Oil prices jumped on the back of fighting in the Middle East between Israel and Hamas, a reaction that could have implications for the cost of gas at the pump.
West Texas Intermediate, which tracks oil that comes from American sources, was up more than 4 percent as of 11:02 a.m ET from Friday, according to Bloomberg data. Brent crude, a benchmark for global oil prices, jumped nearly 4 percent.
A surprise Hamas attack on Saturday killed more than 700 people in Israel, according to the Associated Press. Strikes against Gaza that followed the unprecedented incursion killed nearly 500 people in the Gaza Strip, still according to AP.
Part of the reason that oil prices have spiked may be due to fears that the conflict between Israel and Hamas could broaden to include Iran. The Wall Street Journal reported on Sunday that Iranian officials had helped Hamas plan the attack on Israel. But Secretary of State Antony Blinken said on Sunday that there was no direct evidence that Tehran was involved in the attack.
“In this moment, we don’t have anything that shows us that Iran was directly involved in this attack, in planning it or in carrying it out, but that’s something we’re looking at very carefully,” Blinken told NBC‘s Meet the Press on Sunday.
Some analysts said on Monday that if Iran is sucked into the conflict, and is hit with new sanctions that curtail even further its oil exports, prices could hike, hitting the cost of gas as a result.
Americans have been struggling with a high cost of living, principally due to high inflation. A jump in oil prices and its subsequent impact on the cost of gas would squeeze their pocketbooks further.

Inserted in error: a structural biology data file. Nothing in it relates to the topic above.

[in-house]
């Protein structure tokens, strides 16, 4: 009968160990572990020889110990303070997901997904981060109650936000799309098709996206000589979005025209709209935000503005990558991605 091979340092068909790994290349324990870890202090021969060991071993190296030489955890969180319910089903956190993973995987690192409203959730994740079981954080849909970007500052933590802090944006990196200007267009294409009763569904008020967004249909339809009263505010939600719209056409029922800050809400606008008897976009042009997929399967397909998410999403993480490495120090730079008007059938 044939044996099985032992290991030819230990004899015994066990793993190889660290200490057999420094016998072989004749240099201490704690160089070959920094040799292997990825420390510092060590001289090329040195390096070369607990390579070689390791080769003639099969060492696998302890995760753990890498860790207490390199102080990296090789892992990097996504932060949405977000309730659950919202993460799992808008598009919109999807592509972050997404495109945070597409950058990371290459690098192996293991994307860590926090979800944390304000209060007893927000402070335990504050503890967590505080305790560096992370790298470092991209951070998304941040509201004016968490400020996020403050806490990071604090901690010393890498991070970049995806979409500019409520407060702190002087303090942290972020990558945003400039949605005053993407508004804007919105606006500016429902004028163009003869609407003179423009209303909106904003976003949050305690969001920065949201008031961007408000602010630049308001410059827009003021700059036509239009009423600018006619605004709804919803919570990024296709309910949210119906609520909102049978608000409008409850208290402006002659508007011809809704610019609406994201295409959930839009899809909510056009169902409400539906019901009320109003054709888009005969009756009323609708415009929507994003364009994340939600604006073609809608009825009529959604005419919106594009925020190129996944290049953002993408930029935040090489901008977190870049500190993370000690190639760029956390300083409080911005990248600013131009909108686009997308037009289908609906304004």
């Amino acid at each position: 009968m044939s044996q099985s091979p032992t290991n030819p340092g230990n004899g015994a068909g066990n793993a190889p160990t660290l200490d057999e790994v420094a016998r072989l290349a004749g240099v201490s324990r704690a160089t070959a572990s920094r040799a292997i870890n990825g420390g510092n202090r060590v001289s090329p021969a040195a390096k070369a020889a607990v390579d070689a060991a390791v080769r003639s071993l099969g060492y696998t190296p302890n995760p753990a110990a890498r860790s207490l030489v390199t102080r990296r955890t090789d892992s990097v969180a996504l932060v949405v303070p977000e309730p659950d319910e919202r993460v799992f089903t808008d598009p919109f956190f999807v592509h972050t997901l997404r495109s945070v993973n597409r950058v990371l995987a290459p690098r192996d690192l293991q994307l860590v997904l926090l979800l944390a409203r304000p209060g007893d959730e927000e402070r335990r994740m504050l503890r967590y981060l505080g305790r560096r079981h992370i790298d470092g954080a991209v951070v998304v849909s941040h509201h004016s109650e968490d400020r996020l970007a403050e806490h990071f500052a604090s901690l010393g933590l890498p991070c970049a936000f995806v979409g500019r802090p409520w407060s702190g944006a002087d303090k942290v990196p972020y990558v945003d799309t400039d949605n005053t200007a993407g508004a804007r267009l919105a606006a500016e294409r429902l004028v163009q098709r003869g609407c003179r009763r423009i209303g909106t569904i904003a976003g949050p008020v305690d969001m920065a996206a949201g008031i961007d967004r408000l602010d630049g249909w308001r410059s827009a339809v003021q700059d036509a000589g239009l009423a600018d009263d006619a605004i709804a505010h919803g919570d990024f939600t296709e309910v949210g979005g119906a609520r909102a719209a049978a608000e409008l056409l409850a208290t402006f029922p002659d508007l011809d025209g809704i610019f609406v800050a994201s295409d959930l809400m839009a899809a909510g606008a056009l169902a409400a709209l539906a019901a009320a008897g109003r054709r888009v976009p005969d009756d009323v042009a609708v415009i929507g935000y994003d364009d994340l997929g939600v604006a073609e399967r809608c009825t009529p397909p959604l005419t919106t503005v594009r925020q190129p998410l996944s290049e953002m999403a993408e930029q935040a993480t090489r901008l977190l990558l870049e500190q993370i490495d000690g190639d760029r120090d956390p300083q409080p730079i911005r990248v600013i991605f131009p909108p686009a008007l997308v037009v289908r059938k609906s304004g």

“In terms of Iran’s involvement, it only complicates this, given the fact that their oil output is up about 55 percent since the lows of 2020,” Kristen Bitterly Michell, head of Citi Global Wealth Investments for North America, told Bloomberg. “The key to understanding whether this would have broader implications, it’s clearly the scope of the regional conflict and then the pressures it would put in areas like the oil market.”
An expanded conflict involving Iran could also affect supply of oil as well, according to experts.
“If the conflict envelops Iran…up to 3 percent of global oil supply is at risk. And if a wider conflict eventuates that ends up impacting transit through the Strait of Hormuz, around 20 percent of global oil supply could be held hostage,” energy analyst Saul Kavonic told Reuters.
The Strait of Hormuz, which separates Iran, to the north, from the Arabic Peninsula, to the south, has often been the scene of tensions. In July, the U.S. Navy said Iran had attempted to seize two oil tankers sailing through the strait.
Newsweek reached out to the U.S. Department of Energy for comment via email.